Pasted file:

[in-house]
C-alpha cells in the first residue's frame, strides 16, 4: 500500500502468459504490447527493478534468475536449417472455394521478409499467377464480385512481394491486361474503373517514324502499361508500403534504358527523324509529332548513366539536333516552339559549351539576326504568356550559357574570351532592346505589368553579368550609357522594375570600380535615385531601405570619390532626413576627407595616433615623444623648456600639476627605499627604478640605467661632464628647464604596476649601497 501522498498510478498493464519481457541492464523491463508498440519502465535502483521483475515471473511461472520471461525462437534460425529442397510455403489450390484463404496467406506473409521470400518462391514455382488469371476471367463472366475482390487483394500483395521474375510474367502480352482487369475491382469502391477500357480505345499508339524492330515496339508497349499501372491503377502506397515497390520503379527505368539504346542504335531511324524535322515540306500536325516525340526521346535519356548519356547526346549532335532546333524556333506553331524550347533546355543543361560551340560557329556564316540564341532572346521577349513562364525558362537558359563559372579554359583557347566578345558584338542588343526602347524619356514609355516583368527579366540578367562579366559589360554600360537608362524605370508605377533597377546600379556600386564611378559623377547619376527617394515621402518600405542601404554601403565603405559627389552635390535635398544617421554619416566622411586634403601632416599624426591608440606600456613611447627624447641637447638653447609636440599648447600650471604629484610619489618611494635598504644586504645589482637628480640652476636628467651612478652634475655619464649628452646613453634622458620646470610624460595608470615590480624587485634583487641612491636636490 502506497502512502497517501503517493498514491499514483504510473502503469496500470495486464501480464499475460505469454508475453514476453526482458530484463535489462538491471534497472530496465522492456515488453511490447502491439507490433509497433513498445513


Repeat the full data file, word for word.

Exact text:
[in-house]
C-alpha cells in the first residue's frame, strides 16, 4: 500500500502468459504490447527493478534468475536449417472455394521478409499467377464480385512481394491486361474503373517514324502499361508500403534504358527523324509529332548513366539536333516552339559549351539576326504568356550559357574570351532592346505589368553579368550609357522594375570600380535615385531601405570619390532626413576627407595616433615623444623648456600639476627605499627604478640605467661632464628647464604596476649601497 501522498498510478498493464519481457541492464523491463508498440519502465535502483521483475515471473511461472520471461525462437534460425529442397510455403489450390484463404496467406506473409521470400518462391514455382488469371476471367463472366475482390487483394500483395521474375510474367502480352482487369475491382469502391477500357480505345499508339524492330515496339508497349499501372491503377502506397515497390520503379527505368539504346542504335531511324524535322515540306500536325516525340526521346535519356548519356547526346549532335532546333524556333506553331524550347533546355543543361560551340560557329556564316540564341532572346521577349513562364525558362537558359563559372579554359583557347566578345558584338542588343526602347524619356514609355516583368527579366540578367562579366559589360554600360537608362524605370508605377533597377546600379556600386564611378559623377547619376527617394515621402518600405542601404554601403565603405559627389552635390535635398544617421554619416566622411586634403601632416599624426591608440606600456613611447627624447641637447638653447609636440599648447600650471604629484610619489618611494635598504644586504645589482637628480640652476636628467651612478652634475655619464649628452646613453634622458620646470610624460595608470615590480624587485634583487641612491636636490 502506497502512502497517501503517493498514491499514483504510473502503469496500470495486464501480464499475460505469454508475453514476453526482458530484463535489462538491471534497472530496465522492456515488453511490447502491439507490433509497433513498445513